While the Proteas are in Sri Lanka, South Africa’s next tier of internationals – the SA A side – will be heading off to Australia soon and coach Vincent Barnes says one of his most important tasks will be to mentally prepare the up-and-coming players for a country in which character assassination seems as much of a goal as taking wickets or scoring runs.

The SA A squad play their first match in a triangular series with the Australian and Indian A sides on July 20 and are busy preparing for a tough tour at the CSA Centre of Excellence in Pretoria. Barnes will be able to take fully-fledged internationals such as captain Justin Ontong, Marchant de Lange, Beuran Hendricks, Rory Kleinveldt, Heino Kuhn, Farhaan Behardien, Aaron Phangiso and Vaughn van Jaarsveld in his party, but there are numerous younger players, several of whom have never been to Australia before.

“The tour is designed to give our fringe players top-quality opposition and it’s a fantastic opportunity to play in Australia even though it’s winter. There are four recent Proteas [Hendricks, Phangiso, Kleinveldt & Behardien], but it’s a nice blend with a lot of senior players and quite a few young debutants.

“I’m doing a lot of mental work with them because I want us to go across there with presence, our body language is important. The biggest challenge in Australia is mentally and quite a few of the guys are on their first tour there. They’re going to have to deal with those mental pressures and learn how to overcome them,” Barnes told The Pretoria News on Wednesday.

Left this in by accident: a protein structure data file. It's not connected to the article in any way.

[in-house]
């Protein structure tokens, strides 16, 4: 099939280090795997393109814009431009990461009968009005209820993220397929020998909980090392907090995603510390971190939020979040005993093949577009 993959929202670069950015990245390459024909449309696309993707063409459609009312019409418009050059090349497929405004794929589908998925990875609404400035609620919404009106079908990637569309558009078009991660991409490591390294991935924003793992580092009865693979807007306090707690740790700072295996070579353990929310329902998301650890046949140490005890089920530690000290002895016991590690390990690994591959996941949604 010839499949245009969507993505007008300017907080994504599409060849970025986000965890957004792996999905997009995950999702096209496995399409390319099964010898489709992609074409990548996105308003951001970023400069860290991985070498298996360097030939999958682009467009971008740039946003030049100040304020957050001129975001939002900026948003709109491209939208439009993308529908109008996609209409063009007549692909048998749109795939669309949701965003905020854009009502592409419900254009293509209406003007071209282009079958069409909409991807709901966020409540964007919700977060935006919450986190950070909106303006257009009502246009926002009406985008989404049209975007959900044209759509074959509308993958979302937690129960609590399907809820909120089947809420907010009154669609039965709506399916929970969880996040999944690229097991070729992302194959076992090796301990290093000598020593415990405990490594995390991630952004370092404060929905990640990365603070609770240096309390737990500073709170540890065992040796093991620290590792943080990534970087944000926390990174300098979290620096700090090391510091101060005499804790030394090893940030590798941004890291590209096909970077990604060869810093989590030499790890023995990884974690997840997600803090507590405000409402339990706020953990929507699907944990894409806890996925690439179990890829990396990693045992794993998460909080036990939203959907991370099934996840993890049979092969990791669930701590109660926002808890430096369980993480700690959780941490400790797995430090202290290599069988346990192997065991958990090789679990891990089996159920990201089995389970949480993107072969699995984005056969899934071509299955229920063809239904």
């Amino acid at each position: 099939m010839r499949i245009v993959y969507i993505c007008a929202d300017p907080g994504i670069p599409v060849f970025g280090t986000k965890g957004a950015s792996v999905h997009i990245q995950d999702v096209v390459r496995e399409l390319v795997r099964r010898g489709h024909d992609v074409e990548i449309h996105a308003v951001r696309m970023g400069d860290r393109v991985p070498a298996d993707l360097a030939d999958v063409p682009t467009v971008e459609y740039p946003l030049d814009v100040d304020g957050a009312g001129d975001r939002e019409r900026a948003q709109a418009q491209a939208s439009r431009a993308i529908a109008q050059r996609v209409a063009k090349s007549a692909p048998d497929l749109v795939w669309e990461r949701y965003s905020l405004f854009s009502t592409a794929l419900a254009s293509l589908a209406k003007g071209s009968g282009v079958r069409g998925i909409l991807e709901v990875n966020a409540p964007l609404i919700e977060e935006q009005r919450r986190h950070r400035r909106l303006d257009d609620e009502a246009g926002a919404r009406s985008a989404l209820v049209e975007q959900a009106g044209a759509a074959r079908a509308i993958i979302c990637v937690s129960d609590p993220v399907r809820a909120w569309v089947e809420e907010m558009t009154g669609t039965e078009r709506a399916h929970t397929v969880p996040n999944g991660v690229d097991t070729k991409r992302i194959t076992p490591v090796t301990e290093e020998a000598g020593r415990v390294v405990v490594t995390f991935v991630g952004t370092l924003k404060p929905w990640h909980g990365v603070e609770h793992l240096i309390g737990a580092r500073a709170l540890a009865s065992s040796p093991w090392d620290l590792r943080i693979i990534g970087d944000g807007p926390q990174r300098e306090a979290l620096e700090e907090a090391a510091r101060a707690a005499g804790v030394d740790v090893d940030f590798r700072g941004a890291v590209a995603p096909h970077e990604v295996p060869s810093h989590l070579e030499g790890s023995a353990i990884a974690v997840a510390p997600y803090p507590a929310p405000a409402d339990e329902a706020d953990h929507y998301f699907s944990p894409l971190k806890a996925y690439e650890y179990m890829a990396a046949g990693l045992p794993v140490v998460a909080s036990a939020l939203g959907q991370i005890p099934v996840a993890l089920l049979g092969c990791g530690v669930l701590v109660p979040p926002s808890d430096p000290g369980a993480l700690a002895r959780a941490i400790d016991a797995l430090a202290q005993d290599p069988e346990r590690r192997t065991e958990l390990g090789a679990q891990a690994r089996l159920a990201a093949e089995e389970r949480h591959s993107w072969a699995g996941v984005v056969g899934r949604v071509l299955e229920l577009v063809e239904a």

Warriors opening batsman David White and Highveld Lions pace bowler Kagiso Rabada are two of the rookies in the squad, but they are both excited by the learning opportunities they will have in Australia.

“It’s a great honour to be chosen for the A side, I feel very privileged and I’m very excited. I want to learn as much as I can so I can build on my game for the Warriors, after I put in some nice performances for them in four-day cricket last season. Obviously the goal is to play Test cricket for the Proteas, but I don’t want to get ahead of myself.

“I have huge respect for the guys I’m playing with, there are some great cricketers and I’m going to learn as much as possible from them. Especially Justin Ontong, because he’s been around the block and has a lot of information to share,” White said.

Rabada was shining for the SA U19 Junior World Cup-winning side at the start of the year and his selection in both the four-day and limited-overs squads completes a whirlwind six months for the St Stithians product.

“Everything has happened so quickly, I went straight into the franchise team from the U19s and now I’m playing for SA A. I hope to learn from it and become a better cricketer. If I just play my best then the other things will take care of themselves, but my main goal is to play for the Proteas and long-term to be one of the best fast bowlers in the world,” Rabada said.

Five members of last season’s SA A squad – Kyle Abbott, Stiaan van Zyl, Dean Elgar, Hendricks and Phangiso will be involved in the Proteas’ tour of Sri Lanka and Barnes is excited by the possibilities that lie ahead for this year’s intake.